- Abraham to Isaac (Genesis 11:27-25)
- Isaac to Jacob (Genesis 25:19-35:29 and 37:1)
- Jacob to Joseph (Genesis 37:2-50:26).
16. The genealogies of Ishmael (Genesis 25:12-18) and Esau (Genesis 36) are interspersed between these cycles.
17. In Genesis, one striking aspect is that frequently, a younger son is chosen rather than a firstborn son:
- Seth over Cain
- Shem over Japheth
- Isaac over Ishmael
- Jacob over Esau
- Judah and Joseph over their brothers
- Ephraim over Manasseh
Now sometimes there was something amiss: In the list above, Cain had been banished because he had murdered his brother and refused to repent, and Esau had despised his birthright by selling it for some food. But often, it was just a matter of our omniscient God making a choice according to His will.
- Figures of speech,
- vertical and horizontal parallelism,
- ebb and flow,
- phrases which give a climactic hinge to a passage,
- the 'hourglass' structure of particular accounts,
- alternating between brief and lengthy accounts,
[To show how humanly impossible that is, try passing along a single message of even several sentences, person to person, through twenty people in the same room. Even though they share the same culture and historical time period, the resulting message will generally be a garbled mess. The results are often humorous and never correct. In fact, this type of activity is sometimes used as an ice-breaker in a group setting or party].
- over a 1600 year span
- by 40 plus authors
- by men from every walk of life: a fisherman, herdsman, military leader, political leader, doctor, king, tax collector, rabbi, etc.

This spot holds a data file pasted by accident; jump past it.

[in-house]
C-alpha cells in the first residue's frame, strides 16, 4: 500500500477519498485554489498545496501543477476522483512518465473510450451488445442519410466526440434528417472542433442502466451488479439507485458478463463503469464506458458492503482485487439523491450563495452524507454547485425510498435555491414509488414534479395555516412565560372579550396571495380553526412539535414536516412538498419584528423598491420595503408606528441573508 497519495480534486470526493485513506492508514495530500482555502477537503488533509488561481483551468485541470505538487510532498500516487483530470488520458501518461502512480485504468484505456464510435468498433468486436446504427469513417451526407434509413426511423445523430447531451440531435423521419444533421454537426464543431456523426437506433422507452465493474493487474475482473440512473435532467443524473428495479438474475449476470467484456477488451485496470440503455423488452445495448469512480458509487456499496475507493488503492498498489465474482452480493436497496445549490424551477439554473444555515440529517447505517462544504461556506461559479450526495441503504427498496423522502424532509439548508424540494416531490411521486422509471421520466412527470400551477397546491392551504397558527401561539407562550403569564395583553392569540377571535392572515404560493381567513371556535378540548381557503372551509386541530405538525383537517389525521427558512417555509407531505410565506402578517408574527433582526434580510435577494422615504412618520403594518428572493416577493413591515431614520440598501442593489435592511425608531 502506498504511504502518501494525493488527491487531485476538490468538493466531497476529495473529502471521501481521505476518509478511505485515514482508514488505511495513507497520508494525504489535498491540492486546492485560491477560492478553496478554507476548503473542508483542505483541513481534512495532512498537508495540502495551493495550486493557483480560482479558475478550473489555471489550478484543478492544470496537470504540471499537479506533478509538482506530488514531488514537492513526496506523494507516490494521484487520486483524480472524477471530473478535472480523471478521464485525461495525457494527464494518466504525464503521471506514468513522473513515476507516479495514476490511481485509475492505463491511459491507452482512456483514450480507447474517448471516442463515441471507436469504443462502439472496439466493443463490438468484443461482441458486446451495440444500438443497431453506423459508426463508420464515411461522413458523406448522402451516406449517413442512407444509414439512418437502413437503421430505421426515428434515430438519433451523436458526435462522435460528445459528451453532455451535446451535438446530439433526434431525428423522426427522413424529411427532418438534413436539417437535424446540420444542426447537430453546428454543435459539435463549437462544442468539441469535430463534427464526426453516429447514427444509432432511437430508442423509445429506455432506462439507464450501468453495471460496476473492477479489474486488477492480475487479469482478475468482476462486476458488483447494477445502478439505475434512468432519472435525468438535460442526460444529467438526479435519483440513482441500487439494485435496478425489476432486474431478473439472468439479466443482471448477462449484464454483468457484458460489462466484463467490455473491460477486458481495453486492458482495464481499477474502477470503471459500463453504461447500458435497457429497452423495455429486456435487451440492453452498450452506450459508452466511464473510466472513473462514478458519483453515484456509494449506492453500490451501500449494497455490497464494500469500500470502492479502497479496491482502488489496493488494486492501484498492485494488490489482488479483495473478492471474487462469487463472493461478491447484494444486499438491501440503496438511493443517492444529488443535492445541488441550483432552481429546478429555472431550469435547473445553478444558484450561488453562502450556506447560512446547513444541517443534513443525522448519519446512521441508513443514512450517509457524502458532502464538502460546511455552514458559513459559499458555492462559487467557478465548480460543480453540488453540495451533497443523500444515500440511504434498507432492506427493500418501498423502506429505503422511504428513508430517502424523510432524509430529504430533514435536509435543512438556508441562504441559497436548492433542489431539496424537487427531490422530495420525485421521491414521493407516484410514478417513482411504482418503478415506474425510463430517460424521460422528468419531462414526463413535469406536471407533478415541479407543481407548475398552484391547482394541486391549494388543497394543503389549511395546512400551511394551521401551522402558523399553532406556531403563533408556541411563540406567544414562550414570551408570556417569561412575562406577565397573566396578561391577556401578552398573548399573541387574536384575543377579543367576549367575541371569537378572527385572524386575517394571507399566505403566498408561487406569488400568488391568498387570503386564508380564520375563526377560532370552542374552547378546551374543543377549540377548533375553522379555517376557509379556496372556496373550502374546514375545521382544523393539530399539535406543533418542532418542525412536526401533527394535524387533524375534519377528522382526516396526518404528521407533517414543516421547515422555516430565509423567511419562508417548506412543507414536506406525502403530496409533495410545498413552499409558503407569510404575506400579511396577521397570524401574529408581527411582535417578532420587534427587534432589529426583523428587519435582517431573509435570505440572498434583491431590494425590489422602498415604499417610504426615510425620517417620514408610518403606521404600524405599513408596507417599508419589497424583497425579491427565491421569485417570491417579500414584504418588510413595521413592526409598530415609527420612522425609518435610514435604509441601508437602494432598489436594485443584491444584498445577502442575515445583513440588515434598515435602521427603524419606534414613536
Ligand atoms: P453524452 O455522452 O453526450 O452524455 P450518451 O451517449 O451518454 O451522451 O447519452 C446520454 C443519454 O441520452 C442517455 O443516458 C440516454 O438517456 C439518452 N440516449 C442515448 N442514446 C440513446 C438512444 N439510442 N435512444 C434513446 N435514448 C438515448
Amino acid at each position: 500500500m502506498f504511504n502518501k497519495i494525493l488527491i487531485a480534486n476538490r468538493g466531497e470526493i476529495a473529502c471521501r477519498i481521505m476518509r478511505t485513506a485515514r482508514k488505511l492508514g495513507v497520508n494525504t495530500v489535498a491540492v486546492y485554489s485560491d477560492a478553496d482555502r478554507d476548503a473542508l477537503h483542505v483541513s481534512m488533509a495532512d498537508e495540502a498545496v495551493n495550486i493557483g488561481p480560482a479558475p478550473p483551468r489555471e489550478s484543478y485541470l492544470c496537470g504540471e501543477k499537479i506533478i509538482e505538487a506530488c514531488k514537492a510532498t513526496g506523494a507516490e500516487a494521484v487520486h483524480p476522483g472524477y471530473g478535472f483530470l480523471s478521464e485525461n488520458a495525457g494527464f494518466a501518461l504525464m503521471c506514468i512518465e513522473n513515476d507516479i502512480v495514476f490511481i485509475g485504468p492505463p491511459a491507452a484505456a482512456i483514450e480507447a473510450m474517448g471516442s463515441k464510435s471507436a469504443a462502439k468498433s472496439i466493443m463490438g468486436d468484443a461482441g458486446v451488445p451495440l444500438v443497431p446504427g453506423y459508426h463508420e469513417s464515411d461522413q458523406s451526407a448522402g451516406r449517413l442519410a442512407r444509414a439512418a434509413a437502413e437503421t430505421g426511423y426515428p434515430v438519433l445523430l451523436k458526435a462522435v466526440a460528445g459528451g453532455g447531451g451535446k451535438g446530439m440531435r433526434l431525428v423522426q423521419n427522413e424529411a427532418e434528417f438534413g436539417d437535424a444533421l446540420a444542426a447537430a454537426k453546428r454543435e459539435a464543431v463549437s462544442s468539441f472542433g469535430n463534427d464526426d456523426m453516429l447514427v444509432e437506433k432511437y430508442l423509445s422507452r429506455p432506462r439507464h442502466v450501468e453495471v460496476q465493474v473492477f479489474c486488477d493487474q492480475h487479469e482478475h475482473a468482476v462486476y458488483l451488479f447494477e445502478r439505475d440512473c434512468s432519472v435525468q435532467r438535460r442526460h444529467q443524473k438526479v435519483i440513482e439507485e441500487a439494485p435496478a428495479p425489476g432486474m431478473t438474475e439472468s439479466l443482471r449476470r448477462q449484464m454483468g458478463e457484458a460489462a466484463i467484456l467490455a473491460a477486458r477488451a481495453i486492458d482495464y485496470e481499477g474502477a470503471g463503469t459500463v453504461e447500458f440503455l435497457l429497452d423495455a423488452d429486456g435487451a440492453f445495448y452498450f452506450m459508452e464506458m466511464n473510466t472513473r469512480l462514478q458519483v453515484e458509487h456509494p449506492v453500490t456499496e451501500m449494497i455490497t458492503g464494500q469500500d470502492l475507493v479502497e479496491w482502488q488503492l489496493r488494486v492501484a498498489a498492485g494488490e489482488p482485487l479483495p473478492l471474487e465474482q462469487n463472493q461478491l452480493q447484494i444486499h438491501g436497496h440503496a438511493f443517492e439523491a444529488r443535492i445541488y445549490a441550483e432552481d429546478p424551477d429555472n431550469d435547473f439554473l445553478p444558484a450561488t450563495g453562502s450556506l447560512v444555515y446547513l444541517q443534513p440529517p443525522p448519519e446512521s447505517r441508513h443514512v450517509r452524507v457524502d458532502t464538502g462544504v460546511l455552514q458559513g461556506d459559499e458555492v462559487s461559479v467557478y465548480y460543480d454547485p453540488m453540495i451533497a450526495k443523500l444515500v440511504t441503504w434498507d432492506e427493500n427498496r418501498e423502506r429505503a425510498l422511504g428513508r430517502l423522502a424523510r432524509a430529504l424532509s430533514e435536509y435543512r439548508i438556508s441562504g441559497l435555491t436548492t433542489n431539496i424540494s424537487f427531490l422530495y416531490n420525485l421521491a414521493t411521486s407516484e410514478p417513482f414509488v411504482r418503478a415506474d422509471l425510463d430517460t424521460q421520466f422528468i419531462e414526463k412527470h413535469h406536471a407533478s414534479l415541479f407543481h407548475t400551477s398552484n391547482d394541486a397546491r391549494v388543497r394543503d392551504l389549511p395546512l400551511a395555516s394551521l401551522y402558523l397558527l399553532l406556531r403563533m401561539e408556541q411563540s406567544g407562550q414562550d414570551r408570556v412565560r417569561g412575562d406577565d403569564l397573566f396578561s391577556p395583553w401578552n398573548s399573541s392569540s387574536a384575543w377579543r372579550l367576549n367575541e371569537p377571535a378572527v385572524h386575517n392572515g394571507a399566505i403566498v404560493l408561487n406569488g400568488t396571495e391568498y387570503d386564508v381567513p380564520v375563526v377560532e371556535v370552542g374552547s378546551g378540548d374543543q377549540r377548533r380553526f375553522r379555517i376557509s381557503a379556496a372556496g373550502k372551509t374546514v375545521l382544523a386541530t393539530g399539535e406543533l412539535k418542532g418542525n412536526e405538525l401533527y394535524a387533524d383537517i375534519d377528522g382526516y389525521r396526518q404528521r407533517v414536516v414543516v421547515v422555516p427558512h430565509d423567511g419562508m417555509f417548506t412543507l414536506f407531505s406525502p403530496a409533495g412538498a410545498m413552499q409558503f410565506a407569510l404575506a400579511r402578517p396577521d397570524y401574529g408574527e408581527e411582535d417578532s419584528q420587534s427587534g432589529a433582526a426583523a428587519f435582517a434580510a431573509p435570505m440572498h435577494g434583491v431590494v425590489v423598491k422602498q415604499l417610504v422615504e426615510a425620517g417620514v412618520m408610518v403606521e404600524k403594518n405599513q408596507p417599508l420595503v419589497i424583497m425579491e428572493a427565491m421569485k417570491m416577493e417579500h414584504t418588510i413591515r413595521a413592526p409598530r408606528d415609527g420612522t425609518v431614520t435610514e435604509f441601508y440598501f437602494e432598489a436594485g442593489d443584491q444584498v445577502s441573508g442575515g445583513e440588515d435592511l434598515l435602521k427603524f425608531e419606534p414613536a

- in different places: wilderness, dungeon, hillside, palaces, while traveling, in exile, etc.
- during times of peace and war
- in times of intense joy and deepest sorrow
- on three continents: Asia, Africa and Europe
- in three languages: Hebrew, Greek, Aramaic
- and, importantly for our point here, its subject matter includes hundreds of controversial subjects. Normally that would result in a tangle of opposing opinions. However, from Genesis to Revelation, the Bible has one coherent message:
[Sometime I need to do a post about the Dead Sea Scrolls, and how manuscripts found in that incident measure up to other manuscripts of the Bible found elsewhere after a gap of many years. Very interesting stuff, and the results will astound you.] Anyway, you get what I am saying here:
- top level: "...that of the whole universal plan of God worked out through His creation. Key aspects of the plot at this top level are the initial creation itself; the fall of humanity; the power and ubiquity of sin; the need for redemption; and Christ's incarnation and sacrifice."
- middle level: key aspects "...center on Israel: The call of Abraham; the establishment of an Abrahamic lineage through the patriarchs; the enslaving of Israel in Egypt; God's deliverance from bondage and the conquest of the promised land of Canaan; Israel's frequent sins and increasing disloyalty; God's patient protection and pleading with them; the ultimate destruction of northern Israel and then of Judah; and the restoration of the holy people after the exile."
- bottom level: "Here are found all the hundreds of individual narratives that make up the other two levels: the narrative of how Joseph's brothers sell him to Arab caravaneers heading for Egypt; the narrative of Gideon's doubting God and testing him via the fleece; the narrative of David's adultery with Bathsheba; et al."
Fee and Stuart note that each bottom level individual narrative is at least part of the middle level story of Israel's history, which in turn is part of the top level narrative of God's creation and His redemption of it. They note that this narrative goes through the Old Testament and right through the New Testament as well [see 'Many books, one Author' in point 21 above.].
Ok, I am going to pause this list for now, although I will certainly add to it as other interesting items about the book of Genesis come up. However, I want to get back to those first few chapters of Genesis which I had skipped over before. There is important information in those chapters which have implications for the things which we are studying about the Israelites. As we noted in point 23 above, we can't do justice to those accounts without knowing about the things found in the early chapters of Genesis. So let's go there.